- Don't try to sack the quarterback. This is why many teams lose contain and struggle against mobile QBs. The main goal of the defensive line shouldn't be to bring the quarterback to the ground; it should be to constantly shrink the pocket until the QB has nowhere to go. A great contain team will have a ton of half-sacks spread out across the whole line, and not many individual sacks that are the cause of great swim/rip moves at the line.
Going into the game in Ann Arbor on Saturday night, I fully expect the Irish to be running contain on every passing down, and I expect to see some pressure from the ILB position on obvious passing downs (with the side benefit of taking weaker coverage players out of coverage). This, along with the fact that Michigan's interior OL is yet to be truly tested, means that may see a lot of pressure get to Gardner from straight up the middle. The most important part of generating that pressure, however is keeping contain on Gardner, no matter the call. If he escapes the pocket with regularity, it may be a long day for the Irish secondary and fans alike.
2. Other concerns for the Irish this Saturday will include Wolverine wide receiver Jeremy Gallon and linebacker James Ross III. On Gallon, OFD writes:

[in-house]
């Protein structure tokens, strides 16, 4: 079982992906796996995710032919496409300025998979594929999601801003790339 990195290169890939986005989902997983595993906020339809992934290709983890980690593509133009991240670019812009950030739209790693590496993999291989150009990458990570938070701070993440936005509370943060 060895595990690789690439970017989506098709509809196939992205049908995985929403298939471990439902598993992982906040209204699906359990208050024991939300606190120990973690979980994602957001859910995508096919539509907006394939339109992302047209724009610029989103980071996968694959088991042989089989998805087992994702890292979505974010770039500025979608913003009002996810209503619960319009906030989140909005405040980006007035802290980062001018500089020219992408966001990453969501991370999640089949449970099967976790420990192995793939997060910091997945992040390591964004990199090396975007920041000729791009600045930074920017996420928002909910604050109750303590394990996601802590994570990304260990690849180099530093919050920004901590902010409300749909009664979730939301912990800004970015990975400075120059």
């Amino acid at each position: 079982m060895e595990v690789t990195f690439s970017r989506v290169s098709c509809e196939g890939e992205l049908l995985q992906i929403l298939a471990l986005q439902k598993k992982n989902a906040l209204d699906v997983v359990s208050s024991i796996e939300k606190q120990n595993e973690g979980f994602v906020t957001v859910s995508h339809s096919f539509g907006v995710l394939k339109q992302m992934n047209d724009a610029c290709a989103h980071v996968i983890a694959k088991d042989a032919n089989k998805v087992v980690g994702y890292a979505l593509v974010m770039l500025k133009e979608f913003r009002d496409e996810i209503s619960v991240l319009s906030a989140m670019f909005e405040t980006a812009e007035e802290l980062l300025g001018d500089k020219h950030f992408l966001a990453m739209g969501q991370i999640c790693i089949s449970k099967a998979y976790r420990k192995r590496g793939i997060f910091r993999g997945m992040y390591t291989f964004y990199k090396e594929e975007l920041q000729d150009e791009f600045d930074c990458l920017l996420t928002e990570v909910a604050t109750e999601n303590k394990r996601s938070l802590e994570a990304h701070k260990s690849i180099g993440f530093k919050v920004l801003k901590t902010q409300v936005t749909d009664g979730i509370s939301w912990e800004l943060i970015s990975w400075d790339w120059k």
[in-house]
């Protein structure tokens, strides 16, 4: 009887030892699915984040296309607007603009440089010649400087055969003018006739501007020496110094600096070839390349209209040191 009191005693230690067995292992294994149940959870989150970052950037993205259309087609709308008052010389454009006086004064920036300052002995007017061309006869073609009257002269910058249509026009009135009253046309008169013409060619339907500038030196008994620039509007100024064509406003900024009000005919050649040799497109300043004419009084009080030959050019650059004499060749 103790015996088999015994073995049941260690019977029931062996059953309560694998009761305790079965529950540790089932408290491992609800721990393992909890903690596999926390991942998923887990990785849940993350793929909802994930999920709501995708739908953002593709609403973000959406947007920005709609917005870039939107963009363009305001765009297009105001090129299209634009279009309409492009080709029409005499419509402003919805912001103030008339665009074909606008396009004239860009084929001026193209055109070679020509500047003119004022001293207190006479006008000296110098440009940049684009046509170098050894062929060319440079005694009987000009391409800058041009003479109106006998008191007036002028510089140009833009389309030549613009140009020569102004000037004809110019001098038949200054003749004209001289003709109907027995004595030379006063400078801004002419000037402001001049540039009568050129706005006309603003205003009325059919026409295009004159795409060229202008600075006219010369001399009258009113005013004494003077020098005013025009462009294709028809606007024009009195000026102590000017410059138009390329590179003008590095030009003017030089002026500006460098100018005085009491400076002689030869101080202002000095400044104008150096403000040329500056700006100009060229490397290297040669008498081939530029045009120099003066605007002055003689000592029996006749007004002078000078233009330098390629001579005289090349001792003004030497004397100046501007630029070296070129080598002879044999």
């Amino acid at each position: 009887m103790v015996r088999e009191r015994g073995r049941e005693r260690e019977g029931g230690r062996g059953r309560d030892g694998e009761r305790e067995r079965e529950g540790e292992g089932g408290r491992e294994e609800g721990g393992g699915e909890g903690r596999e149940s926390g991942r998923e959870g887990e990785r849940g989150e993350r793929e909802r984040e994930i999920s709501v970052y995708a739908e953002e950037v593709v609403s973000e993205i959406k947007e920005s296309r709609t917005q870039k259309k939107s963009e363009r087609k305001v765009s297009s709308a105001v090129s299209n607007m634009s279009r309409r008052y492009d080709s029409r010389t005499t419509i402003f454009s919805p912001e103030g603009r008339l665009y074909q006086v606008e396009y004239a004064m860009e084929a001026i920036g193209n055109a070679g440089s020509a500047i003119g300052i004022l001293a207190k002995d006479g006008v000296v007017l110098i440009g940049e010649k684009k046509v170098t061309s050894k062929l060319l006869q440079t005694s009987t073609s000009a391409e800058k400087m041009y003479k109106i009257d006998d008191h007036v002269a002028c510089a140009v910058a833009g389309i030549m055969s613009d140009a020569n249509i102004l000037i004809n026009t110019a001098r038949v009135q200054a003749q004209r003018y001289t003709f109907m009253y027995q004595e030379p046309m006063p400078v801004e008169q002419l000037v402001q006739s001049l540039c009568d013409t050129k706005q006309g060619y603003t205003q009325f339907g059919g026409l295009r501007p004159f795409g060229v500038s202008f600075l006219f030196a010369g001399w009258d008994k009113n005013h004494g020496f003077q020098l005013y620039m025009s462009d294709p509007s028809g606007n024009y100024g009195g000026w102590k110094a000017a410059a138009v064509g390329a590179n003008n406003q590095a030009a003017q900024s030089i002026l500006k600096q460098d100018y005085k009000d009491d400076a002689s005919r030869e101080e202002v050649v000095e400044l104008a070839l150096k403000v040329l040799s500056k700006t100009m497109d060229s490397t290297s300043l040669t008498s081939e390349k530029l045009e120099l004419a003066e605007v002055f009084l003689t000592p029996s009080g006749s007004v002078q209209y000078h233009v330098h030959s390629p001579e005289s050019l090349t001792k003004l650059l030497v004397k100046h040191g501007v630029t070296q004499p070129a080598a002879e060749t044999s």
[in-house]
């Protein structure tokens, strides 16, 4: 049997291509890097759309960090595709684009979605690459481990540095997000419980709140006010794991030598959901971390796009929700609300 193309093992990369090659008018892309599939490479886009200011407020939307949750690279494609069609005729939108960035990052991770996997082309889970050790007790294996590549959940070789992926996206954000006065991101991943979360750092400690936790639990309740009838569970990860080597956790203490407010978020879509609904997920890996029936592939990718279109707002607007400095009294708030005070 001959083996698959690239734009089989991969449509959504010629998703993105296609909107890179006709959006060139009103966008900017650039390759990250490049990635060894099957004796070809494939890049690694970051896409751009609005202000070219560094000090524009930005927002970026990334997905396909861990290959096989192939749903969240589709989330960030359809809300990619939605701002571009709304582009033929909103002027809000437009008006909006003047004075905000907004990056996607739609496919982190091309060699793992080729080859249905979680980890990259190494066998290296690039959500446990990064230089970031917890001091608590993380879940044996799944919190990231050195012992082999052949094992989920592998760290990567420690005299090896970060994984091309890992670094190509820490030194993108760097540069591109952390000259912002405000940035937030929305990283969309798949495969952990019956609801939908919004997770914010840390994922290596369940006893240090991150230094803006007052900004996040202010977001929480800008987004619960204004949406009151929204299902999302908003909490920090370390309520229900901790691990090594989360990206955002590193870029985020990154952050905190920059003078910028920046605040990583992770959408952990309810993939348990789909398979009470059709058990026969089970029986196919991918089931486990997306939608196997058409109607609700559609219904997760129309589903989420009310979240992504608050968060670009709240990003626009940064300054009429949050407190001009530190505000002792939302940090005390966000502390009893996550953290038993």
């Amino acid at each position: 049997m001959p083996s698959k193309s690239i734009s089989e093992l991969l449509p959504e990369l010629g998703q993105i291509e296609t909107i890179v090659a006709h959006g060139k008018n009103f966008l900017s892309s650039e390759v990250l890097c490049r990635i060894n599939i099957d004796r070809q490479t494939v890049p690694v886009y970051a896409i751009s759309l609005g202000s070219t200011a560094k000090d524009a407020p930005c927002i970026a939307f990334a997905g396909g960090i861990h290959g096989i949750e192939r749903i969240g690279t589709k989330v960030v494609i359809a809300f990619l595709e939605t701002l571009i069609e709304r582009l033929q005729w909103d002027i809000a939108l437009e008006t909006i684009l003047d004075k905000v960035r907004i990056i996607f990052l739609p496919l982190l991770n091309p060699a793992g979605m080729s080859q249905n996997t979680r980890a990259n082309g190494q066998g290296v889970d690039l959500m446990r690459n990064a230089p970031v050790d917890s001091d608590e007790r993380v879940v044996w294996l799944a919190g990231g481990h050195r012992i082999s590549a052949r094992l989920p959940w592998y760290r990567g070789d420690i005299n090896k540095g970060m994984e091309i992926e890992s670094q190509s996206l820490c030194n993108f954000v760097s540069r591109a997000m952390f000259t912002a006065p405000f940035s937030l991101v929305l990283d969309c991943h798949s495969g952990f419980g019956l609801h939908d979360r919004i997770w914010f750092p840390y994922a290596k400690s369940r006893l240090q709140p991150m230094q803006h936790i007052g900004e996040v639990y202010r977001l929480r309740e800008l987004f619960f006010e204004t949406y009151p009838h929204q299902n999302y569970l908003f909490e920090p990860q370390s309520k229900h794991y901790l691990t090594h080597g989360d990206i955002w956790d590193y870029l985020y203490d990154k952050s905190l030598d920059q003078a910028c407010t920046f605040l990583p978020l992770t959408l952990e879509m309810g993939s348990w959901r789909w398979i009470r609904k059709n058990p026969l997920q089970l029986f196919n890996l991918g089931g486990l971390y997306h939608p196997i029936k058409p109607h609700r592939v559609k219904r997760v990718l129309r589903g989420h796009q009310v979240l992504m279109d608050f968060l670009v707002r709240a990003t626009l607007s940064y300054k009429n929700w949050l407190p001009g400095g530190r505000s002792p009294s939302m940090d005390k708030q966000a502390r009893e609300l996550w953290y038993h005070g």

The 5'8 fifth-year senior has emerged as the favorite target of Gardner and is coming off a 2012 season in which he led Michigan in receptions (49) and yards (829). As you would expect, he's shifty and quick due to his size, and he's also thrived under the Robinson/Gardner offense(s) when the play breaks down and the quarterbacks buy time to throw downfield. He's not your typical No. 1 receiver, but he's dangerous in his own right.
3. And Ross:
Michigan fans are expecting BIG things out of the true sophomore. He only tallied three tackles (with 0.5 for loss) against Central Michigan but didn't play a ton of minutes in the blowout. As a true freshman he put up a solid 36 tackles with 2.5 for loss and will be looked at to be one of Michigan's top playmakers on defense with Jake Ryan recovering from knee surgery. At 6-1, 220 he's not very big but he plays bigger than his size and has really good speed. He'll definitely be used as a weapon to disrupt Tommy Rees and slow down the Irish running game.